Britain’s Health Minister Matt Hancock sparked a debate last week when he said Premier League players must “play their part” and take a pay cut while the league was suspended so that the clubs’ non-playing staff are not furloughed.
Footballers on high wages have unfairly had a target painted on their back during the coronavirus crisis even though many of them are actively helping out in the community, Manchester United manager Ole Gunnar Solskjaer has said.
Britain's Health Minister Matt Hancock sparked a debate last week when he said Premier League players must "play their part" and take a pay cut while the league was suspended so that the clubs' non-playing staff are not furloughed.
Players in the English top flight earn more in a week than the average Briton earns in years but Solskjaer said it was "unfair" to call out players who are looking at ways they can help National Health Service (NHS) workers on the front line.
"For me football is an easy target sometimes," he told Sky Sports on Tuesday. "It's unfair to call on any individual or footballers... I know players do a great amount of work in the community and players are doing a lot to help this situation.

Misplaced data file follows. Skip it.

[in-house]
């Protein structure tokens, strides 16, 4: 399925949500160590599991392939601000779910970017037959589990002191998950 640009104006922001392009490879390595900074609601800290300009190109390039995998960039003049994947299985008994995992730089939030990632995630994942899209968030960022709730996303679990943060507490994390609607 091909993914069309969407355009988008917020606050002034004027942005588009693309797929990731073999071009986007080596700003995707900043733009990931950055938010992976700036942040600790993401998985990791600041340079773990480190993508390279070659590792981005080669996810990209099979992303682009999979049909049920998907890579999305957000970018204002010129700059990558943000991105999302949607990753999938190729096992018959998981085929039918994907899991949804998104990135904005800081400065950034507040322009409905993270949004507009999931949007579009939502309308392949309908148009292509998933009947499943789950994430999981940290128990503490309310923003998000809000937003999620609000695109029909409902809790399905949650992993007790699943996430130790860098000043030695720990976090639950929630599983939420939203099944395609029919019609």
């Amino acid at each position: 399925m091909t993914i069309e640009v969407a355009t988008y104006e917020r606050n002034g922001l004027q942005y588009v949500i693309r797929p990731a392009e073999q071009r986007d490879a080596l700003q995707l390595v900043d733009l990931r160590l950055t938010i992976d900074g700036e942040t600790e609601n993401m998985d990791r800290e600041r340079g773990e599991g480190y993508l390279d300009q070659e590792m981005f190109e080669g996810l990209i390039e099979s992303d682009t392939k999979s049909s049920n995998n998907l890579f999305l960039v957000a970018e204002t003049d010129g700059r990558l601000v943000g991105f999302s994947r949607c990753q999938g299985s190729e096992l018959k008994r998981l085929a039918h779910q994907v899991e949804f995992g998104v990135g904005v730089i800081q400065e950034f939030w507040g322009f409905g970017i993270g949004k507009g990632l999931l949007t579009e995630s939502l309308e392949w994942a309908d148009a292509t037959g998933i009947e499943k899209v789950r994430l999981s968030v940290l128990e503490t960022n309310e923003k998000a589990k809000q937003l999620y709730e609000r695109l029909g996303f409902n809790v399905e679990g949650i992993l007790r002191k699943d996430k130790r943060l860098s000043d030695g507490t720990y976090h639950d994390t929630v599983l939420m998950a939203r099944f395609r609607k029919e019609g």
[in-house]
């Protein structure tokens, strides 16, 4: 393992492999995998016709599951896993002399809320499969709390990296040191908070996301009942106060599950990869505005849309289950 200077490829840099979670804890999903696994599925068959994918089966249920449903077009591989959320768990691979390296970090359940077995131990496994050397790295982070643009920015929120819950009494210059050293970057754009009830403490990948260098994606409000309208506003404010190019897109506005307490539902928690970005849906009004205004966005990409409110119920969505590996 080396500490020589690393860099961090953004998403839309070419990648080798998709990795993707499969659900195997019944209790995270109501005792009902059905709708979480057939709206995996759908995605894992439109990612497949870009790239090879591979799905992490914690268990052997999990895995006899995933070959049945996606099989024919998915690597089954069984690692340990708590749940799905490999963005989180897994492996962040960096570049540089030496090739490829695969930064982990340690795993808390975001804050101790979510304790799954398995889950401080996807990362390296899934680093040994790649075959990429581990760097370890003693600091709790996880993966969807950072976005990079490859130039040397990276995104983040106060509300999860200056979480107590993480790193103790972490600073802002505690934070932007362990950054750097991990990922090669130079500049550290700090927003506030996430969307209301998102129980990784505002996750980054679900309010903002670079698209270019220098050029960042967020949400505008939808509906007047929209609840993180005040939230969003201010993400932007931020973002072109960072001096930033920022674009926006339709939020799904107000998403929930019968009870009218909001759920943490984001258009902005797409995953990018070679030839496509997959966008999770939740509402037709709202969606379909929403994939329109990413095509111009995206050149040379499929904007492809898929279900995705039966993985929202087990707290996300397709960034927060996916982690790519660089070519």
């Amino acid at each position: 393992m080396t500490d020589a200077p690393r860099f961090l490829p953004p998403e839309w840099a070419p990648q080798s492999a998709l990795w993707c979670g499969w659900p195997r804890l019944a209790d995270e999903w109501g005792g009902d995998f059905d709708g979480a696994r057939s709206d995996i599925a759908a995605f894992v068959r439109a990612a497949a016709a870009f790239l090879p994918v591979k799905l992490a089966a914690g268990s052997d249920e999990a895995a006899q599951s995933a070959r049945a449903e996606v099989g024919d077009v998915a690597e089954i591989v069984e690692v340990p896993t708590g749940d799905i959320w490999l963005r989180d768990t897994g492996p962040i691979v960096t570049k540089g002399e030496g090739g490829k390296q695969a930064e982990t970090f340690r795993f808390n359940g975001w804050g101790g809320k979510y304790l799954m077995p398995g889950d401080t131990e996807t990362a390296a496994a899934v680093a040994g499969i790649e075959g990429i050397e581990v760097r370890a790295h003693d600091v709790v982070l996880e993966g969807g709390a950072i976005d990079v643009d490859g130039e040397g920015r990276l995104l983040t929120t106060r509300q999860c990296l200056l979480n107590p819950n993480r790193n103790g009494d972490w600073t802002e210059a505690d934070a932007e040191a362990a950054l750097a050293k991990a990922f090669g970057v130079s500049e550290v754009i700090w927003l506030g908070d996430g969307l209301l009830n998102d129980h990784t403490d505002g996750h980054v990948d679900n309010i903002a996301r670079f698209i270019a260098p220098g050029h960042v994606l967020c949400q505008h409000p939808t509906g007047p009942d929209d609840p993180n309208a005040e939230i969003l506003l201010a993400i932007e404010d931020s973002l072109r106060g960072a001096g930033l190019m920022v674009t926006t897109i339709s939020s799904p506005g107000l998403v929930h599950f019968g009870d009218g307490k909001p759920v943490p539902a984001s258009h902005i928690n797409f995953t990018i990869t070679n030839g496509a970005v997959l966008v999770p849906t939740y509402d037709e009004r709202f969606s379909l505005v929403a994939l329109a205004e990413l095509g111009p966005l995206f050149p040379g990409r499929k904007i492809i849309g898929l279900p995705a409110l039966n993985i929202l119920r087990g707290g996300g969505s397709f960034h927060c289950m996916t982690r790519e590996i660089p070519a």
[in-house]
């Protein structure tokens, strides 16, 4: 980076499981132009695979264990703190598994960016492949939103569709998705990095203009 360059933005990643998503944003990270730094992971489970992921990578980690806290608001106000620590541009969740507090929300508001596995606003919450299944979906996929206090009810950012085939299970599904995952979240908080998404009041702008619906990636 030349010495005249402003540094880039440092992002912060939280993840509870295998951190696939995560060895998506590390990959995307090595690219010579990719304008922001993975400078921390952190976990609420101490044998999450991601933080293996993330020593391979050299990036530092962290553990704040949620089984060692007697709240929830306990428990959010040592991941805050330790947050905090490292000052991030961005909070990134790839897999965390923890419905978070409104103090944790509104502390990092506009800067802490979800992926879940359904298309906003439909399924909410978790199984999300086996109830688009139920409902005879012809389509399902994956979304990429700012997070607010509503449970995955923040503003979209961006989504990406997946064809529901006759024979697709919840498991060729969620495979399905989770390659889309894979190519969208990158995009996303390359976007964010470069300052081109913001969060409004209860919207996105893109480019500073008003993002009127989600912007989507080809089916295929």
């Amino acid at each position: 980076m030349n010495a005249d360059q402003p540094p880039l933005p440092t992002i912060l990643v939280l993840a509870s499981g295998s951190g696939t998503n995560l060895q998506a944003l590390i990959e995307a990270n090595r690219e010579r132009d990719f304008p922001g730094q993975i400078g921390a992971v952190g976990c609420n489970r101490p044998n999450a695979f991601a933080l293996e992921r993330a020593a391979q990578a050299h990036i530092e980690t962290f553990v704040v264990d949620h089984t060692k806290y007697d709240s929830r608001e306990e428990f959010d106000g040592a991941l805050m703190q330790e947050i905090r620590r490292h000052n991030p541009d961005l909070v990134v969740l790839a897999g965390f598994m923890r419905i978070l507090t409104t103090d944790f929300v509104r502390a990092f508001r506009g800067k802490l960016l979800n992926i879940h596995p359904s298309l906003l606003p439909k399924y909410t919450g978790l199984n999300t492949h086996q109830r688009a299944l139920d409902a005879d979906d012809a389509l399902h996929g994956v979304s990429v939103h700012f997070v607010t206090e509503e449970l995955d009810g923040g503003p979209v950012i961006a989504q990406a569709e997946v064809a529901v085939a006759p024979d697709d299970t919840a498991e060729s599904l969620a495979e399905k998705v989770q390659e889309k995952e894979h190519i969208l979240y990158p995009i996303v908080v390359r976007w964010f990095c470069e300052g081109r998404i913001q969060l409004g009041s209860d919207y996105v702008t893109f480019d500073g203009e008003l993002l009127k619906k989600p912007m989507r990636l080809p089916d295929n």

"Discussions are taking place between players and clubs, what kind of contribution they'll make. It's not easy for anyone, and to be called out is not fair for me.
"Mistakes are being made and have been made by loads of people and that's how we learn as well. Now it's about making better decisions... I think we all want to help the NHS, the communities," added the Norwegian.
Former England captain Wayne Rooney said the public pressure being exerted on elite footballers to take pay cuts was a "disgrace" and a "desperate" attempt to divert attention from the government's handling of the pandemic.
The players — and former players now working in media — have been quick to point out that they are indeed "playing their part" through individually supporting charities and the NHS.
The players' union, the Professional Footballers' Association (PFA), has argued that a pay-cut for players would actually harm the NHS as it would cut their tax contributions.
The PFA also said that players are willing to give up some of their income, but not to let club owners keep it.